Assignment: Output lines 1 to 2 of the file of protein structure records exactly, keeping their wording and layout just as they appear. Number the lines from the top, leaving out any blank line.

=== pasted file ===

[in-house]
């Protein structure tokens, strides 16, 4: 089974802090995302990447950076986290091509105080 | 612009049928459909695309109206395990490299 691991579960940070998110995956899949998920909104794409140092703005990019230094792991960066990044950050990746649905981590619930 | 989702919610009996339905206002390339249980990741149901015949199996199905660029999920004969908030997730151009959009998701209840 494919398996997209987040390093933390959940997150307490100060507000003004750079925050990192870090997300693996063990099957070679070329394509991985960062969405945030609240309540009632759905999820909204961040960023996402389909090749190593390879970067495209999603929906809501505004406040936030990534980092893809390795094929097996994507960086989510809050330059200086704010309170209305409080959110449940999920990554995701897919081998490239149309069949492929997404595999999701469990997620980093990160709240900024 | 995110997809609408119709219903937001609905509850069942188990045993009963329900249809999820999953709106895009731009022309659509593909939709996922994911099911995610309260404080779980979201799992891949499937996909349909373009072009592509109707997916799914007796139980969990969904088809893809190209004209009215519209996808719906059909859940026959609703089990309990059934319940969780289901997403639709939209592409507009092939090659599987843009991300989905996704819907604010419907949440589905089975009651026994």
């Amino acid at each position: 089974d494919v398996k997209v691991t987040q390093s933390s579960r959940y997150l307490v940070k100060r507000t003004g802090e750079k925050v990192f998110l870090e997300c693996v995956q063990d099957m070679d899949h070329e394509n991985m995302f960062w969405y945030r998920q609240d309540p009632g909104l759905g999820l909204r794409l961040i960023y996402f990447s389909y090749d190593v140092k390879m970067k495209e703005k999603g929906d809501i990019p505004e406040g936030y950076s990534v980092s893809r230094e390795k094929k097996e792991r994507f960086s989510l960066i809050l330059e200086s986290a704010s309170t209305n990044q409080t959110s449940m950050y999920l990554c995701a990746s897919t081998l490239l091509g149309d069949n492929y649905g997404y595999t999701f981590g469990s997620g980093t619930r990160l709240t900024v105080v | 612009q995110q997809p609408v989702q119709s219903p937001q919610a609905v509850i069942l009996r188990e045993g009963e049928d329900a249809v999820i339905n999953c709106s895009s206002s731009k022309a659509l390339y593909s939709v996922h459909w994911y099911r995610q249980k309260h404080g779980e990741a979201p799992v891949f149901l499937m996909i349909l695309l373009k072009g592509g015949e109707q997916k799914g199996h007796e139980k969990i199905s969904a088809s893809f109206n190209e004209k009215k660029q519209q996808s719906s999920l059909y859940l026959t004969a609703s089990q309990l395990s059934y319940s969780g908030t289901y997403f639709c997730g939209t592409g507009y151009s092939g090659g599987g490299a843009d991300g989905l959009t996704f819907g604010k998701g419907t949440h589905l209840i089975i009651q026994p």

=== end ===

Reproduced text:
[in-house]
């Protein structure tokens, strides 16, 4: 089974802090995302990447950076986290091509105080 | 612009049928459909695309109206395990490299 691991579960940070998110995956899949998920909104794409140092703005990019230094792991960066990044950050990746649905981590619930 | 989702919610009996339905206002390339249980990741149901015949199996199905660029999920004969908030997730151009959009998701209840 494919398996997209987040390093933390959940997150307490100060507000003004750079925050990192870090997300693996063990099957070679070329394509991985960062969405945030609240309540009632759905999820909204961040960023996402389909090749190593390879970067495209999603929906809501505004406040936030990534980092893809390795094929097996994507960086989510809050330059200086704010309170209305409080959110449940999920990554995701897919081998490239149309069949492929997404595999999701469990997620980093990160709240900024 | 995110997809609408119709219903937001609905509850069942188990045993009963329900249809999820999953709106895009731009022309659509593909939709996922994911099911995610309260404080779980979201799992891949499937996909349909373009072009592509109707997916799914007796139980969990969904088809893809190209004209009215519209996808719906059909859940026959609703089990309990059934319940969780289901997403639709939209592409507009092939090659599987843009991300989905996704819907604010419907949440589905089975009651026994």